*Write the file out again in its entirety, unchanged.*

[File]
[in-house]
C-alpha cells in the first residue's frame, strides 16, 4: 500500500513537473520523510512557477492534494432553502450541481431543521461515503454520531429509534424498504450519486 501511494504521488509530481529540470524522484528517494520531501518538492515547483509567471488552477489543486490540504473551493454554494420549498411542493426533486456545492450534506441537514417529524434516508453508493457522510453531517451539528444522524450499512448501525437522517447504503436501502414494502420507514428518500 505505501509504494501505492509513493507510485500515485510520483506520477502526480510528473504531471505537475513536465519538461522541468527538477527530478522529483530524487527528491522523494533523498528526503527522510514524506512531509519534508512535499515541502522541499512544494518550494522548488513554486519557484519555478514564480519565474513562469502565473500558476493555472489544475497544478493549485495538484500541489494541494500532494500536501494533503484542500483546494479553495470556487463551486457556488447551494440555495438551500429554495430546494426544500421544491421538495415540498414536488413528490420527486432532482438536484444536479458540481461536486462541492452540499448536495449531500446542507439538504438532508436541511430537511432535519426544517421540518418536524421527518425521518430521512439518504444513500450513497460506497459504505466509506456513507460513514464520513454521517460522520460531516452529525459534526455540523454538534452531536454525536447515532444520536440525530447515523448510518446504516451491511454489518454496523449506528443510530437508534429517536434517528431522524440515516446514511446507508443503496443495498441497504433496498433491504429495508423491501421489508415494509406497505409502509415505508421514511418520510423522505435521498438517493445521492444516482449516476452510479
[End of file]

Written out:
[in-house]
C-alpha cells in the first residue's frame, strides 16, 4: 500500500513537473520523510512557477492534494432553502450541481431543521461515503454520531429509534424498504450519486 501511494504521488509530481529540470524522484528517494520531501518538492515547483509567471488552477489543486490540504473551493454554494420549498411542493426533486456545492450534506441537514417529524434516508453508493457522510453531517451539528444522524450499512448501525437522517447504503436501502414494502420507514428518500 505505501509504494501505492509513493507510485500515485510520483506520477502526480510528473504531471505537475513536465519538461522541468527538477527530478522529483530524487527528491522523494533523498528526503527522510514524506512531509519534508512535499515541502522541499512544494518550494522548488513554486519557484519555478514564480519565474513562469502565473500558476493555472489544475497544478493549485495538484500541489494541494500532494500536501494533503484542500483546494479553495470556487463551486457556488447551494440555495438551500429554495430546494426544500421544491421538495415540498414536488413528490420527486432532482438536484444536479458540481461536486462541492452540499448536495449531500446542507439538504438532508436541511430537511432535519426544517421540518418536524421527518425521518430521512439518504444513500450513497460506497459504505466509506456513507460513514464520513454521517460522520460531516452529525459534526455540523454538534452531536454525536447515532444520536440525530447515523448510518446504516451491511454489518454496523449506528443510530437508534429517536434517528431522524440515516446514511446507508443503496443495498441497504433496498433491504429495508423491501421489508415494509406497505409502509415505508421514511418520510423522505435521498438517493445521492444516482449516476452510479